Pfizer and BioNTech this week announced early positive results in their ongoing human trials of an experimental COVID-19 vaccine candidate involving 45 test subjects.
The companies said people who received two doses of the experimental nucleoside-modified messenger RNA vaccine candidate, BNT162b1, had higher levels of antibodies after 28 days than recovered COVID-19 patients who had never been vaccinated. Researchers believe neutralizing antibodies to SARS-CoV-2 helps build immunity to the virus.
“We are encouraged by the clinical data of BNT162b1, one of four mRNA constructs we are evaluating clinically, and for which we have positive, preliminary, topline findings,” said Kathrin U. Jansen, senior vice president and head of Vaccine Research & Development at Pfizer.
In its news release, Pfizer said that volunteers received two doses of 10 or 30 micrograms of the vaccine; or a single 100-microgram dose; or a placebo. The volunteers were between 18 and 55 years old.
Four weeks after being vaccinated and seven days after getting a second dose, the levels of neutralizing antibodies were 1.8 to 2.8 times higher in subjects who had been given either 10 or 30 micrograms of BNT162b1, compared to people who had recovered from the disease.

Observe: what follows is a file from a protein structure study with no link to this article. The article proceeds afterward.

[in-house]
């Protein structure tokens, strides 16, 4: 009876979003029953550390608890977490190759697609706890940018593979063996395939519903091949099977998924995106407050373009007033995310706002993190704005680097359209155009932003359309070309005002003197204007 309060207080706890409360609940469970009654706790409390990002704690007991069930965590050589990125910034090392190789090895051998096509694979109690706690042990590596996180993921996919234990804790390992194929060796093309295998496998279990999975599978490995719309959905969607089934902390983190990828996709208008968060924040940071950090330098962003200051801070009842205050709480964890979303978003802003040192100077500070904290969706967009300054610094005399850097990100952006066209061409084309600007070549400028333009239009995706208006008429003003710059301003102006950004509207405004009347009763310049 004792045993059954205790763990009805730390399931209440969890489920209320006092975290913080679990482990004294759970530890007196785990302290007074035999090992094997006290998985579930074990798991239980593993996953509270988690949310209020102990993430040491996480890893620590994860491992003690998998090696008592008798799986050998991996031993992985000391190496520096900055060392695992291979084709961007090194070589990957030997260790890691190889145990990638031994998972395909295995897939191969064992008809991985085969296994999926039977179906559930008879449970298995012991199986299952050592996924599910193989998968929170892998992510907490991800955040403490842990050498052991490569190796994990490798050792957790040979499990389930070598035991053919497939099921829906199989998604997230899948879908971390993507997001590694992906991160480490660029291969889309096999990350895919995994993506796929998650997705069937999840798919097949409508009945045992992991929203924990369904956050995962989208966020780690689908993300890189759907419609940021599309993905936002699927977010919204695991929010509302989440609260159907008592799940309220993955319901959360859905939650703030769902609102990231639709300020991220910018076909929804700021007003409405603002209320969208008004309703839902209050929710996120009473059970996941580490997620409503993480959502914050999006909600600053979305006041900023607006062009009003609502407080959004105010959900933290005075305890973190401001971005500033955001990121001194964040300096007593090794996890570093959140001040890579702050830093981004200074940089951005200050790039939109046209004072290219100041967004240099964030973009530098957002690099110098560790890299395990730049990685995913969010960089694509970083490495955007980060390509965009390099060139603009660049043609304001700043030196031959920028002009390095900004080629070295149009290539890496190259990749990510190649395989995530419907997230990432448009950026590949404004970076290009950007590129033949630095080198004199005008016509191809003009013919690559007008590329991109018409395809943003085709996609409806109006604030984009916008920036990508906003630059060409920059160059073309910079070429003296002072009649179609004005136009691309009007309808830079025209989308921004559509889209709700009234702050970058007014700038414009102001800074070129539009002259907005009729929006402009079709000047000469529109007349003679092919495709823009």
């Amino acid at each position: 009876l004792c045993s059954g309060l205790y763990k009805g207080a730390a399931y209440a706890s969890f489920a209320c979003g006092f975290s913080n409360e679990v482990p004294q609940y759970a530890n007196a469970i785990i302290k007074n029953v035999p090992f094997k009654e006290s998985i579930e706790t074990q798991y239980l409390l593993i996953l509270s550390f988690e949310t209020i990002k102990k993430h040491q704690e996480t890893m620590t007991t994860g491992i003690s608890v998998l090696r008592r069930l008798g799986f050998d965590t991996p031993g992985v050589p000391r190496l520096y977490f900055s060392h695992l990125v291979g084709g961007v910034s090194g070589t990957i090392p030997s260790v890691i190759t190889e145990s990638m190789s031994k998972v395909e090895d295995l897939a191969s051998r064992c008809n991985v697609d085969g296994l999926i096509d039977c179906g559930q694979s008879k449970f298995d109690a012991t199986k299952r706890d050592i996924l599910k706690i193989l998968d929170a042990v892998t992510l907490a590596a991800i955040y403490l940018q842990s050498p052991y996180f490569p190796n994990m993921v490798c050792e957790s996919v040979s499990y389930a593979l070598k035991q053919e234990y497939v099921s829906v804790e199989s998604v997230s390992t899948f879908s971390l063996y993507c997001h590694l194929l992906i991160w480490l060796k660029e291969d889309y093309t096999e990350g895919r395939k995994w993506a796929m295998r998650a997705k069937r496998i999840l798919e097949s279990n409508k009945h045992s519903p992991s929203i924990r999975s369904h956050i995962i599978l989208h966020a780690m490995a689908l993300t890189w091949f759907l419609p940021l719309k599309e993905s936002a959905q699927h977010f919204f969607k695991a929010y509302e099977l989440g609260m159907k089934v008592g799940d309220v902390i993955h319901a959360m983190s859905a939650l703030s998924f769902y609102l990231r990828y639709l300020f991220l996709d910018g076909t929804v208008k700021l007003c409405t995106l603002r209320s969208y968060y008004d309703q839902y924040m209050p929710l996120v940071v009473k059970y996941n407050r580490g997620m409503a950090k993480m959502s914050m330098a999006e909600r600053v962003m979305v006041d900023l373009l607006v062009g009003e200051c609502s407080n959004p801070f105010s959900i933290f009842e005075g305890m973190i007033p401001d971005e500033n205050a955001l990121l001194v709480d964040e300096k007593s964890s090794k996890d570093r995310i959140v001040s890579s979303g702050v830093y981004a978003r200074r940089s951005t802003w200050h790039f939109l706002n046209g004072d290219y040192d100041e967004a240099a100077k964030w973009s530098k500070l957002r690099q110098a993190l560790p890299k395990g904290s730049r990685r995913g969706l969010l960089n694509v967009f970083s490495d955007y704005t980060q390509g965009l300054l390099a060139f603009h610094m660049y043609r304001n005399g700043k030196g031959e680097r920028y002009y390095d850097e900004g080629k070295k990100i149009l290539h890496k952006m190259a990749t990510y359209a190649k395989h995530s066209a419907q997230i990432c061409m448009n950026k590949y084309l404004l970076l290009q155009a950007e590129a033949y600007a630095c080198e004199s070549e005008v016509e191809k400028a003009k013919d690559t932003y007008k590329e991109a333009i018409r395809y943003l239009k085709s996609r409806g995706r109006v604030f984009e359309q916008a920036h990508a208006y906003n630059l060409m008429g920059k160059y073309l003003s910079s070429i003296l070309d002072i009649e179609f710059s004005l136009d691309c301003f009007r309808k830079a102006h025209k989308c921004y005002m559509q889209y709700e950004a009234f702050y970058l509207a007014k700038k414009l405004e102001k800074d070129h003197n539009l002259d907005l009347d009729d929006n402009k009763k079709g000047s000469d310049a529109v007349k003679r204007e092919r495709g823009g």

Volunteers given a single 100-microgram dose of the vaccine produced lower levels of antibodies than people who had been given the two lower doses. People who were given the higher single dose also experienced more side effects, such as low-grade fevers.
This preliminary data, together with additional preclinical and clinical data being generated, will be used by Pfizer and BioNTech to determine a dose level and select from among multiple vaccine candidates before advancing to a larger global trial. The larger trial, which could involve up to 30,000 healthy participants, could start in late July if regulatory approval to proceed is received, Pfizer said.
The researchers reported their data on medRxiv, the preprint server for Health Sciences where new medical research is made available prior to peer-review certification and possible publication in a scholarly medical journal. Pfizer said the data is concurrently undergoing scientific peer-review for potential publication.